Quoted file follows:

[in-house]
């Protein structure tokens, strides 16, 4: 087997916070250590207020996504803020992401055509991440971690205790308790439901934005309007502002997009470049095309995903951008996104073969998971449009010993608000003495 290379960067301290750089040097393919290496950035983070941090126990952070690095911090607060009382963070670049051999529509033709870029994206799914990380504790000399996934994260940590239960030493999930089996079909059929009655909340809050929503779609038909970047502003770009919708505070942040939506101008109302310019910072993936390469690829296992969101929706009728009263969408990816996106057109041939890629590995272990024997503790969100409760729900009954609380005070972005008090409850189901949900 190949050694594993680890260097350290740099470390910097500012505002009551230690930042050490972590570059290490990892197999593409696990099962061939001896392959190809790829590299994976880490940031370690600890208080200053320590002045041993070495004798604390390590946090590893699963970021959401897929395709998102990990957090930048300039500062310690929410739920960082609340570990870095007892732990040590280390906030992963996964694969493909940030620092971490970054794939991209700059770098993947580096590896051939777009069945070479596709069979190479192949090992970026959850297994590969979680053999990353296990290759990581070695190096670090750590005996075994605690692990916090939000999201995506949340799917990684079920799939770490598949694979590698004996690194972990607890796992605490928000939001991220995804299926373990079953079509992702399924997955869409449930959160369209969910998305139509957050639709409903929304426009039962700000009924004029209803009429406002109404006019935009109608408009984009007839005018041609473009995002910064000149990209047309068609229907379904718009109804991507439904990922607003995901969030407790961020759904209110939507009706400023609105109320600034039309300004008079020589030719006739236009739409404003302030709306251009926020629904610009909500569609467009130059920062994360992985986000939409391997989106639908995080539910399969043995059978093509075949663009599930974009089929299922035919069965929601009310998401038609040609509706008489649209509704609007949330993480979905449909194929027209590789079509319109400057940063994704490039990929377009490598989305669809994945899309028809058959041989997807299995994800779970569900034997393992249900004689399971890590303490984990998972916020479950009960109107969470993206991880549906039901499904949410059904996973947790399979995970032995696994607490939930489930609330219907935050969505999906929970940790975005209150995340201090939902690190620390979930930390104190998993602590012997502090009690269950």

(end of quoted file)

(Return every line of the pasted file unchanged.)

[in-house]
């Protein structure tokens, strides 16, 4: 087997916070250590207020996504803020992401055509991440971690205790308790439901934005309007502002997009470049095309995903951008996104073969998971449009010993608000003495 290379960067301290750089040097393919290496950035983070941090126990952070690095911090607060009382963070670049051999529509033709870029994206799914990380504790000399996934994260940590239960030493999930089996079909059929009655909340809050929503779609038909970047502003770009919708505070942040939506101008109302310019910072993936390469690829296992969101929706009728009263969408990816996106057109041939890629590995272990024997503790969100409760729900009954609380005070972005008090409850189901949900 190949050694594993680890260097350290740099470390910097500012505002009551230690930042050490972590570059290490990892197999593409696990099962061939001896392959190809790829590299994976880490940031370690600890208080200053320590002045041993070495004798604390390590946090590893699963970021959401897929395709998102990990957090930048300039500062310690929410739920960082609340570990870095007892732990040590280390906030992963996964694969493909940030620092971490970054794939991209700059770098993947580096590896051939777009069945070479596709069979190479192949090992970026959850297994590969979680053999990353296990290759990581070695190096670090750590005996075994605690692990916090939000999201995506949340799917990684079920799939770490598949694979590698004996690194972990607890796992605490928000939001991220995804299926373990079953079509992702399924997955869409449930959160369209969910998305139509957050639709409903929304426009039962700000009924004029209803009429406002109404006019935009109608408009984009007839005018041609473009995002910064000149990209047309068609229907379904718009109804991507439904990922607003995901969030407790961020759904209110939507009706400023609105109320600034039309300004008079020589030719006739236009739409404003302030709306251009926020629904610009909500569609467009130059920062994360992985986000939409391997989106639908995080539910399969043995059978093509075949663009599930974009089929299922035919069965929601009310998401038609040609509706008489649209509704609007949330993480979905449909194929027209590789079509319109400057940063994704490039990929377009490598989305669809994945899309028809058959041989997807299995994800779970569900034997393992249900004689399971890590303490984990998972916020479950009960109107969470993206991880549906039901499904949410059904996973947790399979995970032995696994607490939930489930609330219907935050969505999906929970940790975005209150995340201090939902690190620390979930930390104190998993602590012997502090009690269950």